Pavel Haas Quartet at Wigmore Hall

String Quartet No.1 in B minor, Op.50
String Quartet in F

Pavel Haas Quartet [Veronika Jaruskova & Eva Karova (violins), Pavel Nikl (viola) & Peter Jarusek (cello)]

Reviewed by: Ben Hogwood

Reviewed: 23 February, 2009
Venue: Wigmore Hall, London

Pavel Haas Quartet. Photo: www.marcoborggreve.comDespite its relatively late opus number, Prokofiev’s First String Quartet represents just his third foray into chamber music, following Overture on Hebrew Themes and the Opus 39 Quintet.

This BBC Radio 3 Lunchtime Concert performance from the Pavel Haas Quartet ensured that each inside part was clarified; a particularly valuable aspect of the interpretation since Prokofiev frequently splits the players into two pairs during the first movement. An invigorating forward drive could be felt throughout this opener, the intent focus of the opening idea countered by an elegant slower theme. The restless feel of Prokofiev’s faster music continued into the chugging accompaniment of the scherzo, if suspended for a while for the sparse Andante introduction to it.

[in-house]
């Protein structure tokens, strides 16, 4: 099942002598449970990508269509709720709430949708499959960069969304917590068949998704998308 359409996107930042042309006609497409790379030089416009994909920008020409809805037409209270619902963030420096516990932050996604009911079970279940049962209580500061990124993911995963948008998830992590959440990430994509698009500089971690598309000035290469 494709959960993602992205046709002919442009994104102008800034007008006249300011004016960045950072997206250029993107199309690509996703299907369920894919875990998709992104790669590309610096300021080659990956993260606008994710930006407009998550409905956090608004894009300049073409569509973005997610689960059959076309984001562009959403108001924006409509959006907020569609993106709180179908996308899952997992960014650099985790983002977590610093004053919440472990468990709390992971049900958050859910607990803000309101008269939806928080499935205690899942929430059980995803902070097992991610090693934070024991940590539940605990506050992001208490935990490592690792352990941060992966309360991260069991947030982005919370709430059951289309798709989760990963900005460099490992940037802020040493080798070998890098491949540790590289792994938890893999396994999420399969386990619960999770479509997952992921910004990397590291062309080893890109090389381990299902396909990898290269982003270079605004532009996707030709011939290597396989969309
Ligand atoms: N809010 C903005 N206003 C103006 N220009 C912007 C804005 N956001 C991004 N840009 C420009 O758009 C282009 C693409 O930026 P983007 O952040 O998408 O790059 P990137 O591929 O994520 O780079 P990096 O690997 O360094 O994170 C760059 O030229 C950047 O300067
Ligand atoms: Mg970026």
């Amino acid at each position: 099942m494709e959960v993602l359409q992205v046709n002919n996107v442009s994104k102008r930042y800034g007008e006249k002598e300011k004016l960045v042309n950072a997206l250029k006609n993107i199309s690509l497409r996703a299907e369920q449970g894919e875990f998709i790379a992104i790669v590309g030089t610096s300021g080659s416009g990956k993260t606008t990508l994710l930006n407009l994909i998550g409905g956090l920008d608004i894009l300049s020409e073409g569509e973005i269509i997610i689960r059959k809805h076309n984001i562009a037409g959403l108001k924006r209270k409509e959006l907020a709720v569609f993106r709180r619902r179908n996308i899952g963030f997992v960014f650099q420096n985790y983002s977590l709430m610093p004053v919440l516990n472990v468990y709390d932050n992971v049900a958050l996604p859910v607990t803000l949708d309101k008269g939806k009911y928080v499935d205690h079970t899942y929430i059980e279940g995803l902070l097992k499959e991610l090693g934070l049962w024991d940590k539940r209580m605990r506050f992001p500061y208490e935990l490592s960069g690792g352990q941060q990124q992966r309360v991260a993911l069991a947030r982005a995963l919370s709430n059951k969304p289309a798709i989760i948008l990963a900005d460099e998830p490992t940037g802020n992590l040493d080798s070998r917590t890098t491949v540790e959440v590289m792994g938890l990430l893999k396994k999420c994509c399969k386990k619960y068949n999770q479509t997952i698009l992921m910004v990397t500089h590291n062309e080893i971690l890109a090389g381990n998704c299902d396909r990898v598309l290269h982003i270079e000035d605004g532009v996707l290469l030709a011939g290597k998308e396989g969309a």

The First Quartet has an unusual structure, ending with the slow movement – rather like Bartók’s Second in its emotional peaks and troughs. Here the slow music was particularly bleak and moving, the musicians softening their tone where appropriate, and refusing to rush.

This approach to quiet dynamics continued into the Ravel, where there was a shock in store in the extremely quiet volume used to open the piece. Elegant was the byword as the first movement unfolded, with the players’ bow-control being extremely fine, and they also listened to each other so that Ravel’s exquisitely detailed scoring could be fully heard.

The pizzicato sections of the second movement scherzo had less rhythmic subtlety, with Veronika Jaruskova’s trills occasionally awry, but by slowing considerably for the trio the Haas musicians achieved a strong sense of contrast. The sublime slow movement was unfolded generously, with great care taken, and which heightened the finale that rushed out of the blocks, the players retaining rhythmic vitality and acute observation of dynamic markings.

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